Heroin's Puppet, A Personal Story of Addiction

In autumn 2009, my daughter Amy was a junior in the nursing program at Boston College. But that November 16th, she admitted she was a heroin addict. She voluntarily entered treatment, but five weeks later,  just shy of her twenty-first birthday, she died of an overdose at the treatment facility. Nobody expected her to die. As our family followed Amy's coffin into the church upstairs for her funeral on New Year's Eve, it struck me — what an awful way for her father to walk our daughter down the aisle. How could the tragedy of heroin addiction have happened to MY daughter, who seemed to have everything going for her: she was bright, beautiful, athletic, had a loving family, and SO MANY wonderful friends.

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We know that Amy started experimenting with marijuana the summer between 9th and 10th grades. She didn't think it was a big deal. But 1 in 6 teens who try marijuana — one in six — become addicted. How does a kid know whether they'll be one of the six? Amy tried other substances throughout high school, and as a sophomore was already using cocaine. I recently discovered in her journal after her junior year in high school, as she's realizing her experimenting is no longer benign: “Like, f—, its all coming clear now … what my parents were saying about pot being a gateway drug…” She tried heroin at 17, and going into senior year of high school, we wondered: should we be looking for colleges, or for rehab? But we hoped, and professionals reassured us, that once in college, her academics would prevail. Amy said she did some Oxycontin in college, which led to the cheaper heroin — an all too common story — after all, where we live an 80 mg. “Oxy” goes for $80 on the street, and a bag of heroin $3 – $5. So do the math: an $80/day pill habit multiplies to $560/week, or over $29K/yr.

The summer before she died, Amy took a three week microbiology course at Boston College – she earned an A, scoring 108 on the first test, and “only” 104 on the second. My husband and I looked at each other and reached the terrifying false conclusion “she can't be messing up THAT badly if she can earn those kinds of grades.” Wrong. She was what you call a high-performing addict. At first she had made some bad decisions, then the disease of addiction hijacked her brain chemistry, as she described it, “The disease has a stronghold – a white-knuckled fist, fingernails ripping through my skin, prying deeper and deeper into my body. I wonder what I can possibly do to break free from it’s [sic] grasp and remember the life I used to love and show up for.”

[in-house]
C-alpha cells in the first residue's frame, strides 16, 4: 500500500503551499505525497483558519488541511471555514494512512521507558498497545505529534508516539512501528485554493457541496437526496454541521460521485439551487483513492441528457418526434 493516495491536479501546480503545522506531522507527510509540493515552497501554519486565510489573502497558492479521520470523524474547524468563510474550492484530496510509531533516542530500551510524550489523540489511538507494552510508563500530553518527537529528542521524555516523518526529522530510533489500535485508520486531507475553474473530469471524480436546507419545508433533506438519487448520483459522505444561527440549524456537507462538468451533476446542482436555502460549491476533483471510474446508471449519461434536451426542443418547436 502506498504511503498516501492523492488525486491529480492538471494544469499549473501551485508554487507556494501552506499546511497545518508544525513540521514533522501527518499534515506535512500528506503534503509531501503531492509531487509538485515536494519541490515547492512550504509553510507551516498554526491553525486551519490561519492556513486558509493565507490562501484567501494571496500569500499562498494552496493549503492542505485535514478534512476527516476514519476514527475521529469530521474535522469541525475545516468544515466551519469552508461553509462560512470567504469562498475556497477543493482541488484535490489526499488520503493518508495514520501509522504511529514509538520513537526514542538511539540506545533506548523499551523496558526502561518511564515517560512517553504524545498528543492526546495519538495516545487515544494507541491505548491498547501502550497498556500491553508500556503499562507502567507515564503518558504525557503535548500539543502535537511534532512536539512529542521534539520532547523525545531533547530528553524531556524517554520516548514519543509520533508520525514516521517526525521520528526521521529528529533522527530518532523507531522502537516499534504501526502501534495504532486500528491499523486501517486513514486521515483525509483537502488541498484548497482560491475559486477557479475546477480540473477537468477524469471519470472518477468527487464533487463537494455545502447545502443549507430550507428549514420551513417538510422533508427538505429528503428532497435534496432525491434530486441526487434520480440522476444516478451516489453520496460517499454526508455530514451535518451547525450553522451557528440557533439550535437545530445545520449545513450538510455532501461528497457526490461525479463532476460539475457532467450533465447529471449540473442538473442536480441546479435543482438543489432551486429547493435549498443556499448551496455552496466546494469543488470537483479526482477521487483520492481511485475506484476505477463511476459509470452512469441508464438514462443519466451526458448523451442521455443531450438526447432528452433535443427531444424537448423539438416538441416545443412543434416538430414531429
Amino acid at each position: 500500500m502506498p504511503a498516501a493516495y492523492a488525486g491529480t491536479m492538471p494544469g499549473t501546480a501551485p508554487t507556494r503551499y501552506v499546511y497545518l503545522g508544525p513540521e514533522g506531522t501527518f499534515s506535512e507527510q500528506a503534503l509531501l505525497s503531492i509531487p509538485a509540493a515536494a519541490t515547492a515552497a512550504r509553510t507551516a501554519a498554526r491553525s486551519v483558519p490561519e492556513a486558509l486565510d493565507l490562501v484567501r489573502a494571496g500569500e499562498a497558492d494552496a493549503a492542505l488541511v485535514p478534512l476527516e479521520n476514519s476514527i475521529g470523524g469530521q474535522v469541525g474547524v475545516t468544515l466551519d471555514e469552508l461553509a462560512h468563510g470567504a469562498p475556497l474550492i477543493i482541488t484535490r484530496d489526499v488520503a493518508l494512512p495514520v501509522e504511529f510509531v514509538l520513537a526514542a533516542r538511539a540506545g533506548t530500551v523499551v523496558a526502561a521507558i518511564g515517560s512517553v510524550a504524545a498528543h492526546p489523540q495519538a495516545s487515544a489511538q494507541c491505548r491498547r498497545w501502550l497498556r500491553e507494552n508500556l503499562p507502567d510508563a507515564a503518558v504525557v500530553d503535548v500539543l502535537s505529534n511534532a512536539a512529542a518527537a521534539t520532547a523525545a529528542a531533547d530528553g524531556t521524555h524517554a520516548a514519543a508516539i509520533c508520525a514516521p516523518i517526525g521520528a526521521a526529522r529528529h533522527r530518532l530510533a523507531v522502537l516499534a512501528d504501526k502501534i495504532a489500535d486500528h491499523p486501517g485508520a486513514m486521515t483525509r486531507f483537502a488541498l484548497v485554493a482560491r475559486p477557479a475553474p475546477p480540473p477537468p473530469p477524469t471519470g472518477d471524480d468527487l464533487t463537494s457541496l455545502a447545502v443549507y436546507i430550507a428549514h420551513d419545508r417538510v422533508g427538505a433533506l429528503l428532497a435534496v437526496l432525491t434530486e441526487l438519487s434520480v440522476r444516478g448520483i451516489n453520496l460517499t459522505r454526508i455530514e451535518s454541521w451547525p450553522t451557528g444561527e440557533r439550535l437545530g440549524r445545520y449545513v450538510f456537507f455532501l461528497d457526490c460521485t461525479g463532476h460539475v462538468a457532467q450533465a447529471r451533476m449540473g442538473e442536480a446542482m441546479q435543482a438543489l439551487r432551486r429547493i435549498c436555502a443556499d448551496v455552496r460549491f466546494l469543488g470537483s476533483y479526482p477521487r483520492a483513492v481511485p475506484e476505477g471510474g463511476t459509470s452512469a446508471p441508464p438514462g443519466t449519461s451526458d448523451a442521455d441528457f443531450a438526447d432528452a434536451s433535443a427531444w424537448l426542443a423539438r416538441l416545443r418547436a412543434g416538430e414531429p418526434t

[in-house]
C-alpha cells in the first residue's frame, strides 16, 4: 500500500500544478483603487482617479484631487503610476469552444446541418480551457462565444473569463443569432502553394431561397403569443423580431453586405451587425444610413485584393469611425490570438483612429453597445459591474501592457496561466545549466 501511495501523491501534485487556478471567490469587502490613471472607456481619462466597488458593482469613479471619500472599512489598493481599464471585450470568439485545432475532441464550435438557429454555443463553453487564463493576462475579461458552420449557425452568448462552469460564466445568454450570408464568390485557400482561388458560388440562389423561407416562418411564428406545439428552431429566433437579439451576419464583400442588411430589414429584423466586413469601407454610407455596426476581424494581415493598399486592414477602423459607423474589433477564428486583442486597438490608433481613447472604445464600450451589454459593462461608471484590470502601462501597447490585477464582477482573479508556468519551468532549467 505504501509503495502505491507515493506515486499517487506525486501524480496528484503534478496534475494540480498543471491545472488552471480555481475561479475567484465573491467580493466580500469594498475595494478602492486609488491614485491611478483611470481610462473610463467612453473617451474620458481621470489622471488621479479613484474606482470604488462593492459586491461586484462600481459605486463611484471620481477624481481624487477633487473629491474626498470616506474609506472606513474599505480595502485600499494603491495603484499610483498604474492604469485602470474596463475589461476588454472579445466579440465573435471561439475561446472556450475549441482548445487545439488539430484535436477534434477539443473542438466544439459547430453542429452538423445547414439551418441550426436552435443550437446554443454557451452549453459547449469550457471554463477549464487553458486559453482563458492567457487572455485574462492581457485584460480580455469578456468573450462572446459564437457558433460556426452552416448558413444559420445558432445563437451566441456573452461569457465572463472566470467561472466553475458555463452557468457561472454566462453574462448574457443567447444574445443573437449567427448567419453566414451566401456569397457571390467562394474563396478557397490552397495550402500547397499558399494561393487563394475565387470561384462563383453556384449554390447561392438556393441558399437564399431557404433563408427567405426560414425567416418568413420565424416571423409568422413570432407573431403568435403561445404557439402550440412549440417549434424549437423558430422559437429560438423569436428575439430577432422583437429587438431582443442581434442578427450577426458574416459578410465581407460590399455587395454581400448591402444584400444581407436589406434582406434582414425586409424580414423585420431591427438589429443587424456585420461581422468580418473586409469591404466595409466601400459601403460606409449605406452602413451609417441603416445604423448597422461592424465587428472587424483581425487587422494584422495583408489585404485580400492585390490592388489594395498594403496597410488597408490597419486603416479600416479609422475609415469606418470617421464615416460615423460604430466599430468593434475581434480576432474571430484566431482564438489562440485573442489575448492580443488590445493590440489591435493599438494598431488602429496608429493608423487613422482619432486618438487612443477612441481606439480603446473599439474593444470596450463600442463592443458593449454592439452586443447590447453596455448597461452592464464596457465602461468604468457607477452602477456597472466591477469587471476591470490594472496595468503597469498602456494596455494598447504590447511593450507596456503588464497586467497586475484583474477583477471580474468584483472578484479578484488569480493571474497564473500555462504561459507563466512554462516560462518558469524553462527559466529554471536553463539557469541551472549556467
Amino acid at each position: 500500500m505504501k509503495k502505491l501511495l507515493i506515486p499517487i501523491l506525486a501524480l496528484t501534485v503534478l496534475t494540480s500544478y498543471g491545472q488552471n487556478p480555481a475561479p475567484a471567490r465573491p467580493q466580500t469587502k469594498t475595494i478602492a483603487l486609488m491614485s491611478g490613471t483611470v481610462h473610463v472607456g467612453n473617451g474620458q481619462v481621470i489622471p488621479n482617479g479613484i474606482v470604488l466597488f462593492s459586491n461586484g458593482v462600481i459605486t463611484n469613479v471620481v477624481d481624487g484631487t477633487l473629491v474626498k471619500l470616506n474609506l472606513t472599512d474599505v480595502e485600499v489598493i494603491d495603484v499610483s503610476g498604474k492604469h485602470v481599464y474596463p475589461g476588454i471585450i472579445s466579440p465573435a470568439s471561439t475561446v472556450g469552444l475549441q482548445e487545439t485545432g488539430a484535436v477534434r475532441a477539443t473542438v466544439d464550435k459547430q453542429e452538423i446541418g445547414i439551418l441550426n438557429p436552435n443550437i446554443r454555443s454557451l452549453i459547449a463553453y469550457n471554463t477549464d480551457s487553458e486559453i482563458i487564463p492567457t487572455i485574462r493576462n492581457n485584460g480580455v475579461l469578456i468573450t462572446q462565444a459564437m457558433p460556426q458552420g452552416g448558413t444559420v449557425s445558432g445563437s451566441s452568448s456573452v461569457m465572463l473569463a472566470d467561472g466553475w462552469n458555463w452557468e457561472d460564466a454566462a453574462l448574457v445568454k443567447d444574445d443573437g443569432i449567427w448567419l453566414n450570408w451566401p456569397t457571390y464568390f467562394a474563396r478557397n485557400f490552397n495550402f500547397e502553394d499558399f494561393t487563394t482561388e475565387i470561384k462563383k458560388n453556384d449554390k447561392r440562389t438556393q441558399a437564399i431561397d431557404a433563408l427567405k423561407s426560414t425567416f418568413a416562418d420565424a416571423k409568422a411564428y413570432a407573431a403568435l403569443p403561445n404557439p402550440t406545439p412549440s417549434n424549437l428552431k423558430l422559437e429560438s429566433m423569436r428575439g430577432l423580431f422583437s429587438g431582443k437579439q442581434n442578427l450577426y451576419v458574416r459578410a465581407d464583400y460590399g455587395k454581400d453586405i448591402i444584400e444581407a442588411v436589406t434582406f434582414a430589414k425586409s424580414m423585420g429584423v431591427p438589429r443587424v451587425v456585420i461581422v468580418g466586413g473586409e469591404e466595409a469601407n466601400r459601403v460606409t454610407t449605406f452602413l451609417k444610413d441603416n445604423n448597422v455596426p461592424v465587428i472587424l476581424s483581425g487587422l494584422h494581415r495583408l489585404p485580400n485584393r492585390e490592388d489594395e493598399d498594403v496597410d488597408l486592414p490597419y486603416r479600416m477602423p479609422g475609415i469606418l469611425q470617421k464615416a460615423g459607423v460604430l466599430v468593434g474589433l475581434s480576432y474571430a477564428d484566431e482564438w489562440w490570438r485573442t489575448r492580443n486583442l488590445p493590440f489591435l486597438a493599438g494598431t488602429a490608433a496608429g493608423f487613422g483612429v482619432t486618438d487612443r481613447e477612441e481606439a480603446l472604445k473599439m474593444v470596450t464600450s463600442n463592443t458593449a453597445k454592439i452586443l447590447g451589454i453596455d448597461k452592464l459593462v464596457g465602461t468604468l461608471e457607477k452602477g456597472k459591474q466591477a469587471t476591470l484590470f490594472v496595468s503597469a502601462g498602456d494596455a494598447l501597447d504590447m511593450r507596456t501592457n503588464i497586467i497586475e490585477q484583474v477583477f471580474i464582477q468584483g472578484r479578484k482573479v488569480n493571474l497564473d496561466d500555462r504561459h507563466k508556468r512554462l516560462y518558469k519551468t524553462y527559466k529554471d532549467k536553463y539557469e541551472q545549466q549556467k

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She wrote in her journal from detox, the day before her last Thanksgiving, “I know the real Amy is inside me somewhere and I need to get her back…I'm sick of leading a double life.” Further into treatment, she journaled “I feel like the drugs have taken over my soul. What happened to the strong, motivated young woman I was last spring? The impending doom sets in as I realize my disease has never been this bad. I stand today as heroin's puppet, feeling as if every fiber in my being is dull, responding only to the stimulation of potential drug use. But just like they say, you can't scare an addict.”

Addiction doesn't care where you live, or about your faith tradition,
… if your skin is dark naturally, or from tanning.
… if your eyes are earthy brown, or sky blue.
… if you're 15, or 50
… if you mother has a GED, or a Harvard MBA.
… or if you're flipping burgers at BK, or studying nursing at BC.

Addiction is an equal opportunity disease.  Every day in my state, opiates — whether prescription or street drugs — kill almost 2 people, more than traffic fatalities.  As one of my students said, “it's all fun and games until someone gets addicted.” And once addicted, the pain ravages families, and the outcome could be death. As Amy's best friend from high school said, “You're playing with your life.” Yet why was this friend able to draw the line on drugs, but Amy wasn't? That's part of what makes this disease so insidious — and even medical professionals aren't always able to recognize those in trouble — even in their own kids. Even more crazy-making, many of the signs of substance use are hard to tell apart from “normal” teenage behavior.

Melissa bravely shares her daughter's story on her Website. Please find more information on her book and Presentation Dates Here: http://www.amelibro.com/heroinspuppet/

(c) 2012 Melissa Weiksnar (Used with Permission)

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